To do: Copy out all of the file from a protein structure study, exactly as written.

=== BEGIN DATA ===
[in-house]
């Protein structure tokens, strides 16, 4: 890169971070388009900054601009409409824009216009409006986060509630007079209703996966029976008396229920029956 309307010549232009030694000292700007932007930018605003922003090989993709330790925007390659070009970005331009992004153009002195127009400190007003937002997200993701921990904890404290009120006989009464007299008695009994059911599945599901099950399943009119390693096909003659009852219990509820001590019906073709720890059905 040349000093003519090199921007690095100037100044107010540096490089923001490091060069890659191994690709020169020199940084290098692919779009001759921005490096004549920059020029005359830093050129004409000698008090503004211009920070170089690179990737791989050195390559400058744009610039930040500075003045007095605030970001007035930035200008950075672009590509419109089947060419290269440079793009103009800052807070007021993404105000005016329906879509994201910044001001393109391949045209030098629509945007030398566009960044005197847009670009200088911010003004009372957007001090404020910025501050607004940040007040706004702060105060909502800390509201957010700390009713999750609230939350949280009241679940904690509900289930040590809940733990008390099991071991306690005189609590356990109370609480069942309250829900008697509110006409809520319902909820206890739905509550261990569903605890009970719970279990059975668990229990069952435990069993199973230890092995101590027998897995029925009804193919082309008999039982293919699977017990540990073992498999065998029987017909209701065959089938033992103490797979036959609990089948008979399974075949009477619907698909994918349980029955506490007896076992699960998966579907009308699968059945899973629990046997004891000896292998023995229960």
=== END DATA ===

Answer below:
[in-house]
């Protein structure tokens, strides 16, 4: 890169971070388009900054601009409409824009216009409006986060509630007079209703996966029976008396229920029956 309307010549232009030694000292700007932007930018605003922003090989993709330790925007390659070009970005331009992004153009002195127009400190007003937002997200993701921990904890404290009120006989009464007299008695009994059911599945599901099950399943009119390693096909003659009852219990509820001590019906073709720890059905 040349000093003519090199921007690095100037100044107010540096490089923001490091060069890659191994690709020169020199940084290098692919779009001759921005490096004549920059020029005359830093050129004409000698008090503004211009920070170089690179990737791989050195390559400058744009610039930040500075003045007095605030970001007035930035200008950075672009590509419109089947060419290269440079793009103009800052807070007021993404105000005016329906879509994201910044001001393109391949045209030098629509945007030398566009960044005197847009670009200088911010003004009372957007001090404020910025501050607004940040007040706004702060105060909502800390509201957010700390009713999750609230939350949280009241679940904690509900289930040590809940733990008390099991071991306690005189609590356990109370609480069942309250829900008697509110006409809520319902909820206890739905509550261990569903605890009970719970279990059975668990229990069952435990069993199973230890092995101590027998897995029925009804193919082309008999039982293919699977017990540990073992498999065998029987017909209701065959089938033992103490797979036959609990089948008979399974075949009477619907698909994918349980029955506490007896076992699960998966579907009308699968059945899973629990046997004891000896292998023995229960």